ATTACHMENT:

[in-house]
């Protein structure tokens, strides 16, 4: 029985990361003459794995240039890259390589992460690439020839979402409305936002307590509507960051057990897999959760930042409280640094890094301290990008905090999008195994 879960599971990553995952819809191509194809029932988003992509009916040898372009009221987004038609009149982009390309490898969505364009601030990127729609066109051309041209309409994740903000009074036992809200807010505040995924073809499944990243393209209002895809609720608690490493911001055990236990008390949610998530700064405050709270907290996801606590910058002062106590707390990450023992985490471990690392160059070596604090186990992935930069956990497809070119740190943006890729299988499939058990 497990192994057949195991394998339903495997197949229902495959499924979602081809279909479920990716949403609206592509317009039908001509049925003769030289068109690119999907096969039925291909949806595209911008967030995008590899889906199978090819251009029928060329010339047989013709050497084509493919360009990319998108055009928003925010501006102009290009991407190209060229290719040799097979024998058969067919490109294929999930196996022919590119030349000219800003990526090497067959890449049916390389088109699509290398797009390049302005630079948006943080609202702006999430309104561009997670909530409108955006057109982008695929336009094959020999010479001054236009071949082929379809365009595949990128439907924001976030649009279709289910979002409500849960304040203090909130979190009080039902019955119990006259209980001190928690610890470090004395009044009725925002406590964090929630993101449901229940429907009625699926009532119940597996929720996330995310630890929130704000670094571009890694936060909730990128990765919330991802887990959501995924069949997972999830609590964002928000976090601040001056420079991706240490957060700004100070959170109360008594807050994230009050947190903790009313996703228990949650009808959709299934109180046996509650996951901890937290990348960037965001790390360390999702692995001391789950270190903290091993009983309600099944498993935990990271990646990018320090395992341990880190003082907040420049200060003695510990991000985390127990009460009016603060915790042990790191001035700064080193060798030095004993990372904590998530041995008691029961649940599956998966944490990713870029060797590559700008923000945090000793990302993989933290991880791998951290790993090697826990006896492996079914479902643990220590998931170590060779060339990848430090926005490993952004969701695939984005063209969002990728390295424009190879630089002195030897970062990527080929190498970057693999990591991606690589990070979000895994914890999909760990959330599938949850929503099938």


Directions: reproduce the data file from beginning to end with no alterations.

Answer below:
[in-house]
């Protein structure tokens, strides 16, 4: 029985990361003459794995240039890259390589992460690439020839979402409305936002307590509507960051057990897999959760930042409280640094890094301290990008905090999008195994 879960599971990553995952819809191509194809029932988003992509009916040898372009009221987004038609009149982009390309490898969505364009601030990127729609066109051309041209309409994740903000009074036992809200807010505040995924073809499944990243393209209002895809609720608690490493911001055990236990008390949610998530700064405050709270907290996801606590910058002062106590707390990450023992985490471990690392160059070596604090186990992935930069956990497809070119740190943006890729299988499939058990 497990192994057949195991394998339903495997197949229902495959499924979602081809279909479920990716949403609206592509317009039908001509049925003769030289068109690119999907096969039925291909949806595209911008967030995008590899889906199978090819251009029928060329010339047989013709050497084509493919360009990319998108055009928003925010501006102009290009991407190209060229290719040799097979024998058969067919490109294929999930196996022919590119030349000219800003990526090497067959890449049916390389088109699509290398797009390049302005630079948006943080609202702006999430309104561009997670909530409108955006057109982008695929336009094959020999010479001054236009071949082929379809365009595949990128439907924001976030649009279709289910979002409500849960304040203090909130979190009080039902019955119990006259209980001190928690610890470090004395009044009725925002406590964090929630993101449901229940429907009625699926009532119940597996929720996330995310630890929130704000670094571009890694936060909730990128990765919330991802887990959501995924069949997972999830609590964002928000976090601040001056420079991706240490957060700004100070959170109360008594807050994230009050947190903790009313996703228990949650009808959709299934109180046996509650996951901890937290990348960037965001790390360390999702692995001391789950270190903290091993009983309600099944498993935990990271990646990018320090395992341990880190003082907040420049200060003695510990991000985390127990009460009016603060915790042990790191001035700064080193060798030095004993990372904590998530041995008691029961649940599956998966944490990713870029060797590559700008923000945090000793990302993989933290991880791998951290790993090697826990006896492996079914479902643990220590998931170590060779060339990848430090926005490993952004969701695939984005063209969002990728390295424009190879630089002195030897970062990527080929190498970057693999990591991606690589990070979000895994914890999909760990959330599938949850929503099938």